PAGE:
But again, religion is a transactional affair: as charitable as it is, the act of giving is also a means of receiving (even Vessantara is ultimately rewarded for his selfless charity). Buddhism teaches that birth, death, and rebirth—even “self ”—are but vibrations, or causes and effects, of one another. But even if causal vibrations are themselves insubstantial, they are nonetheless ongoing. In reference to one’s positive or negative volitional actions, this causal continuity is known as karma (Thai, gahm กรรม ). Literally meaning “action” or “doing,” karma affects the disposition of one’s rebirth. It is like a natural law that dwells behind all that we are, have been, and will be. Therefore, “giving” becomes a transactional and volitional vehicle of karma, which results in merit, popularly referred to as “good karma.” In order to achieve it, the primary recipient of lay giving is the Sangha, the essential sphere of transactional merit for the laity. In turn, the monks provide teaching, guidance, and ritual services for the laity. But most importantly, the monk embodies the exemplary discipline of one who has achieved the highest levels of concentration and wisdom as taught by the Buddha. Therefore, in giving to the Sangha, the laity is able to “meritoriously participate” in this energy, so to speak. One could go so far as to say that the essential purpose of the Buddhist monk is simply to “be there” as this energy-field of merit for the laity.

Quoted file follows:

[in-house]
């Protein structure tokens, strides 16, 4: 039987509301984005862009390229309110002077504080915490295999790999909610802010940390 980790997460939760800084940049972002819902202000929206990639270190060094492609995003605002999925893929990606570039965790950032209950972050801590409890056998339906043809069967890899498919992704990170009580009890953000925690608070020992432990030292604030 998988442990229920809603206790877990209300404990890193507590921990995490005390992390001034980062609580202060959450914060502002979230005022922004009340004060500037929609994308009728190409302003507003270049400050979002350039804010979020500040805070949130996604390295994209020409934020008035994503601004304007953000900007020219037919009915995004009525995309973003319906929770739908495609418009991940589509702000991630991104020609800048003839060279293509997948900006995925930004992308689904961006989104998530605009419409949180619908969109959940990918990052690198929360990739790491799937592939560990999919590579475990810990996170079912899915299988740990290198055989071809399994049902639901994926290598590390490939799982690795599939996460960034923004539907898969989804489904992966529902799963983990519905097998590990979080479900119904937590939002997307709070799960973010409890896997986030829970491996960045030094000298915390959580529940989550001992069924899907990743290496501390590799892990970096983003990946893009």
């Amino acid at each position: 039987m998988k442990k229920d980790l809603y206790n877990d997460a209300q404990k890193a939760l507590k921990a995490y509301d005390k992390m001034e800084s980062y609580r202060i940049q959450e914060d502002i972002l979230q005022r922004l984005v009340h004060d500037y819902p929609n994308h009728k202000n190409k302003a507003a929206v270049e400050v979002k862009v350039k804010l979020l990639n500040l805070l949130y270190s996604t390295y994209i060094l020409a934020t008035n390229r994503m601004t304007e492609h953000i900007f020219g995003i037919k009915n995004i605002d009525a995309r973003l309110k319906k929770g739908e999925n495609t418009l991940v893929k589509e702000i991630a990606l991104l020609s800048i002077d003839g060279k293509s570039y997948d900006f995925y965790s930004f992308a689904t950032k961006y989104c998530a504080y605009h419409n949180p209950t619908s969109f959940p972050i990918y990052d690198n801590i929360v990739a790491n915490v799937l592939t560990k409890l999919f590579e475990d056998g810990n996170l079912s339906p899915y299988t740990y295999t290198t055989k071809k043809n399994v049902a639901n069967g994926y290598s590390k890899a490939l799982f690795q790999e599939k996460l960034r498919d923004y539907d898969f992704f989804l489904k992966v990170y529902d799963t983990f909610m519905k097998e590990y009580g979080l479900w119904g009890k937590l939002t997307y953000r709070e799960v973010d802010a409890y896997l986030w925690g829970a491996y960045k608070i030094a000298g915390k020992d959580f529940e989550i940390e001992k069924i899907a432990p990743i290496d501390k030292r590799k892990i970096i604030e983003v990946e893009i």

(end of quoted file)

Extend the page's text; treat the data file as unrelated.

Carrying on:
The simplest means of giving to the Sangha is to let the recipient come to the giver. In a daily early-morning ritual known in Thai as dtahk baht (ตักบาตร), a group of several monks from a given temple will make the rounds in the village or neighborhood in which their temple is located. Carrying their alms bowls, they will walk from home to home and receive food from the residents, who have usually been preparing it since before dawn. The monks will take these food offerings back to the temple to share with their colleagues for their daily meal. (Theravada monks traditionally eat their main meal of the day before noon.)
The other way to carry out this merit-making transaction is for the giver to go to the recipient, i.e., to travel to the temple, local or otherwise, to make an offering. If it is a long distance, even the effort behind such a journey becomes a meritorious action. Known in Thai as tahm boon (ทำบุญ), this on-site offering can take any number of forms, such as the donation of food on an auspicious day or purchasing a small square of gold leaf to apply to one of the temple’s Buddha images (Figure 1). Ideally, merit-making is a private affair; nevertheless, human nature tends to behave otherwise. In the case of gold leaf, there is a famous Thai saying: Bit tawng lahng pra (ปิดทองหลังพระ), which means, “Attach the gold to the back of the Buddha.” In other words, give selflessly, but there is no need to make a show of it.